Rocket Lab has launched its 11th Electron rocket, taking a satellite into orbit for the US government and performing another test of how it plans to reuse its rockets.
The company’s Electron rocket on Thursday lifted off from Rocket Lab Launch Complex 1 on New Zealand’s Māhia Peninsula. Onboard the mission, dubbed 'Birds of a Feather', was a satellite for the National Reconnaissance Office (NRO) called NROL-151.
Rocket Lab CEO Peter Beck confirmed shortly after launch that the satellite had been successfully deployed in orbit by the Electron rocket.
“The Kick Stage has deployed the [NRO’s] payload, confirming mission success for Birds of a Feather!” he wrote on Twitter.
The NRO awarded the contract under the Rapid Acquisition of a Small Rocket (RASR) contract vehicle. RASR allows the NRO to explore new launch opportunities that can provide a streamlined, commercial approach for getting small satellites into space.
Rocket Lab’s Senior Vice President – Global Launch Services, Lars Hoffman, said the Electron vehicle is uniquely placed to deliver the kind of frequent, rapidly-acquired launch opportunities required by the NRO and other government agencies to ensure resiliency in space.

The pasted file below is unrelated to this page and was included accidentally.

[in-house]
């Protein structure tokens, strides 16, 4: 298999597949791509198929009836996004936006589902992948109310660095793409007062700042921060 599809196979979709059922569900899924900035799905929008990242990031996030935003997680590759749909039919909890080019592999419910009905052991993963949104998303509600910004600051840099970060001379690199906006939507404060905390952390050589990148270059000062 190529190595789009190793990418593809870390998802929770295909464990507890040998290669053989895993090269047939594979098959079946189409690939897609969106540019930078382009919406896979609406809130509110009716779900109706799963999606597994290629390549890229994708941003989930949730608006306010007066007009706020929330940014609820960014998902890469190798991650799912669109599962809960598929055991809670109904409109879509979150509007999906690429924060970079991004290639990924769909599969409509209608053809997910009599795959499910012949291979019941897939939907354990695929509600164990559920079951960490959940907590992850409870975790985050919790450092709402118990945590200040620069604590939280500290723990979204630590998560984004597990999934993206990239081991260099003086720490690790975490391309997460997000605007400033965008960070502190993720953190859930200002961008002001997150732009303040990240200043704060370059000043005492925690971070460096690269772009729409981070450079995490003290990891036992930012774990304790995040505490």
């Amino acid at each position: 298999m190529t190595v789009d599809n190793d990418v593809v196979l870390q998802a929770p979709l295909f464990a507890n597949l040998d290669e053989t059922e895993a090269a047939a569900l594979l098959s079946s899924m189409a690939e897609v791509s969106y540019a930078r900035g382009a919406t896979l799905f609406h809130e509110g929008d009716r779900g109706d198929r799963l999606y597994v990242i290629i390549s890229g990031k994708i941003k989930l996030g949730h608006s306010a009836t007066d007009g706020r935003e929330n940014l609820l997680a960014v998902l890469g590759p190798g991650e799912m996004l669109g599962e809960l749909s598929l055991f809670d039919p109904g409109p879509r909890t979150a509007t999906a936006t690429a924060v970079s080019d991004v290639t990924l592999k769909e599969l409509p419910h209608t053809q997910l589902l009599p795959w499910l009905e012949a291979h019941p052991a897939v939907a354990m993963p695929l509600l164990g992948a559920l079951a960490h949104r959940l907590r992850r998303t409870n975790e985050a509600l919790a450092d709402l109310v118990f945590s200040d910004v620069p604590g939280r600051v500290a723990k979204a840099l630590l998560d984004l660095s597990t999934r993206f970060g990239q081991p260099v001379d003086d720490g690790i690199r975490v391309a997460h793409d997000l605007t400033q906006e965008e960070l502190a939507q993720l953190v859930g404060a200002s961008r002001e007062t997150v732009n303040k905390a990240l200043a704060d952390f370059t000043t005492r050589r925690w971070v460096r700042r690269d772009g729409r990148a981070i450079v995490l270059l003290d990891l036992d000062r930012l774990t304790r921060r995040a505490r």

Later this year, Rocket Lab plans to start reusing its two-stage rockets by catching them with a helicopter as they descend via parachute.
Rocket Lab said it had also performed a successful “guided re-entry of Electron’s first stage,” tracking the descent of the rocket all the way to the ocean, the second time this had been done after the company’s last launch in December 2019.
“To guide the stage to a planned splashdown, Electron’s first stage was equipped with on-board guidance and navigation hardware, including S-band telemetry and onboard flight computer systems. The stage was also equipped with a reaction control system to orient the booster 180-degrees for its descent and keep it dynamically stable for the re-entry,” the company said.
Rocket Lab is planning to begin launches from a second launch site in Wallops, Virginia later this year, while they are also developing a third launch site in New Zealand, alongside their reusability plans.